Do I Have To File Taxes?

This is the big question, Publications 501 and i1040 have the answers

Here the some charts

From Pub 501

“Table 1—For Most Peopletable-1

 

 

FROM i1040

“Chart B—For Children and Other Dependents (See the instructions for line 6c to find out if someone can claim you as a dependent.)

If your parent (or someone else) can claim you as a dependent, use this chart to see if you must file a return.

In this chart, unearned income includes taxable interest, ordinary dividends, and capital gain distributions. It also includes unemployment compensation, taxable social security benefits, pensions, annuities, and distributions of unearned income from a trust. Earned income includes salaries, wages, tips, professional fees, and taxable scholarship and fellowship grants. Gross income is the total of your unearned and earned income.

Single dependents. Were you either age 65 or older or blind?

No. You must file a return if any of the following apply.

  • Your unearned income was over $1,050. Your earned income was over $6,300.
  • Your gross income was more than the larger of—
    • $1,050, or
    • Your earned income (up to $5,950) plus $350.

Yes. You must file a return if any of the following apply.

  • Your unearned income was over $2,600 ($4,150 if 65 or older and blind). Your earned income was over $7,850 ($9,400 if 65 or older and blind).
  • Your gross income was more than the larger of—
    • $2,600 ($4,150 if 65 or older and blind), or
    • Your earned income (up to $5,950) plus $1,900 ($3,450 if 65 or older and blind).

Married dependents. Were you either age 65 or older or blind?

No. You must file a return if any of the following apply.

  • Your unearned income was over $1,050. Your earned income was over $6,300.
  • Your gross income was at least $5 and your spouse files a separate return and itemizes deductions. Your gross income was more than the larger of—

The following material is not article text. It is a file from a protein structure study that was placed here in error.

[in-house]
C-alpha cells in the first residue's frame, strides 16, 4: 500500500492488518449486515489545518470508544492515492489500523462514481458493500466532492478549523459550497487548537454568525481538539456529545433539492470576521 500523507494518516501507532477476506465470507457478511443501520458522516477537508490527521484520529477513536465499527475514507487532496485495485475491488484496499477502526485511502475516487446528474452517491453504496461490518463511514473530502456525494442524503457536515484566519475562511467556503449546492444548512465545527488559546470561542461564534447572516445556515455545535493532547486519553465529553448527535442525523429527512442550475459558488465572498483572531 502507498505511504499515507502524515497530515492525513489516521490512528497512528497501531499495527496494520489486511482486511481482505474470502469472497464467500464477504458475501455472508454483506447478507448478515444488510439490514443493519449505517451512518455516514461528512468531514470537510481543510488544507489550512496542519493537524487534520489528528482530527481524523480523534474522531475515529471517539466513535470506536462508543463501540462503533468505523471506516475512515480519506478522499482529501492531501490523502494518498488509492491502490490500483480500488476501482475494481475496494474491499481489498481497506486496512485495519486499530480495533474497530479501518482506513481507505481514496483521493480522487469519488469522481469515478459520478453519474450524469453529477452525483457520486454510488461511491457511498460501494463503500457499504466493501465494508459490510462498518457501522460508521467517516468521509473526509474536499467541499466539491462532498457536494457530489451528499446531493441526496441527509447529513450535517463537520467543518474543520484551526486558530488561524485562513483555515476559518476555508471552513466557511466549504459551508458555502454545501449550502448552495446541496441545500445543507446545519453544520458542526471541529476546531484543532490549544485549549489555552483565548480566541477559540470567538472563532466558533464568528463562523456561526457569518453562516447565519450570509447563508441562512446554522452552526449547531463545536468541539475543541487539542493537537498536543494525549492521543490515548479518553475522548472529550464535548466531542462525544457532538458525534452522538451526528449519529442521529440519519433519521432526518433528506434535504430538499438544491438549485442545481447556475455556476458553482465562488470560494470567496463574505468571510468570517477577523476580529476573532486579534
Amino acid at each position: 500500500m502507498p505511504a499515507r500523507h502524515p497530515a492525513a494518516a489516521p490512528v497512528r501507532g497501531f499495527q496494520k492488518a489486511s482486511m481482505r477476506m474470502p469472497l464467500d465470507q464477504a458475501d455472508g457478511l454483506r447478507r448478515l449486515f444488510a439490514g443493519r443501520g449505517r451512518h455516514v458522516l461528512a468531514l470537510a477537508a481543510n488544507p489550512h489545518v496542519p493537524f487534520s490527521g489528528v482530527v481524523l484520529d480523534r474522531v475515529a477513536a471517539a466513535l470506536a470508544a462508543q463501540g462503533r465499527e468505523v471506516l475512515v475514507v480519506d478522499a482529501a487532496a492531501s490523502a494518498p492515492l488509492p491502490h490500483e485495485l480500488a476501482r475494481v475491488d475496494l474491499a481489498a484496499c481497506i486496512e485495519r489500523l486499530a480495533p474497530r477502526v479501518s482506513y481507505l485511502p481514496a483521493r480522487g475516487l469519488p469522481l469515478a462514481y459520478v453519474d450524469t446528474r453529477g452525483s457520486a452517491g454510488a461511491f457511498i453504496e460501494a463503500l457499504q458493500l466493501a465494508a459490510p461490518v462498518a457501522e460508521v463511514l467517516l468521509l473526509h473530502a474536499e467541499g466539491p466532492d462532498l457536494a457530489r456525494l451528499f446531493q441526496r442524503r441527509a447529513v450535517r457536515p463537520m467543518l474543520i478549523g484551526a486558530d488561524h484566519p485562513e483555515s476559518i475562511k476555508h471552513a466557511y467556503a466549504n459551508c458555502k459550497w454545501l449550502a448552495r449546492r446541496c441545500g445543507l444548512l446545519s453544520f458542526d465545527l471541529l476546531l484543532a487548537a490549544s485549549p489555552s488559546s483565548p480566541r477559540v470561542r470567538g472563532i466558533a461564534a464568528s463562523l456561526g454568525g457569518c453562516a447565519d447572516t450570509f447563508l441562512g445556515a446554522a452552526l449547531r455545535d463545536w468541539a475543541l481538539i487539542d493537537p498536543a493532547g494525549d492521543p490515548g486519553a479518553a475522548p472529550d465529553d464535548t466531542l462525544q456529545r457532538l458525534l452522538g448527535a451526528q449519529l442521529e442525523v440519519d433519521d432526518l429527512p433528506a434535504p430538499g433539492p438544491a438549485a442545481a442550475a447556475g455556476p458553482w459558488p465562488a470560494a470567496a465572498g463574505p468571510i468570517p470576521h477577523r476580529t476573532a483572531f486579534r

• $1,050, or
    • Your earned income (up to $5,950) plus $350.

Yes. You must file a return if any of the following apply.

  • Your unearned income was over $2,300 ($3,550 if 65 or older and blind). Your earned income was over $7,550 ($8,800 if 65 or older and blind).
  • Your gross income was at least $5 and your spouse files a separate return and itemizes deductions. Your gross income was more than the larger of—
    • $2,300 ($3,550 if 65 or older and blind), or
    • Your earned income (up to $5,950) plus $1,600 ($2,850 if 65 or older and blind).

 

Chart C—Other Situations When You Must File”

You must file a return if any of the five conditions below apply for 2015.

1.

You owe any special taxes, including any of the following.

a.

Alternative minimum tax.

b.

Additional tax on a qualified plan, including an individual retirement arrangement (IRA), or other tax-favored account. But if you are filing a return only because you owe this tax, you can file Form 5329 by itself.

c.

Household employment taxes. But if you are filing a return only because you owe this tax, you can file Schedule H by itself.

d.

Social security and Medicare tax on tips you didn’t report to your employer or on wages you received from an employer who didn’t withhold these taxes.

e.

Recapture of first-time homebuyer credit. See the instructions for line 60b.

f.

Write-in taxes, including uncollected social security and Medicare or RRTA tax on tips you reported to your employer or on group-term life insurance and additional taxes on health savings accounts. See the instructions for line 62.

g.

Recapture taxes. See the instructions for lines 44, 60b, and line 62.

2.

You (or your spouse, if filing jointly) received health savings account, Archer MSA, or Medicare Advantage MSA distributions.

3.

You had net earnings from self-employment of at least $400.

4.

You had wages of $108.28 or more from a church or qualified church-controlled organization that is exempt from employer social security and Medicare taxes.

5.

Advance payments of the premium tax credit were made for you, your spouse, or a dependent who enrolled in coverage through the Marketplace. You or whoever enrolled you should have received Form(s) 1095-A showing the amount of the advance payments.

 

Source IRS Publications. For more information PUB 501  and Pub i1040

These charts are only for information, as always, ask your tax adviser for guidance

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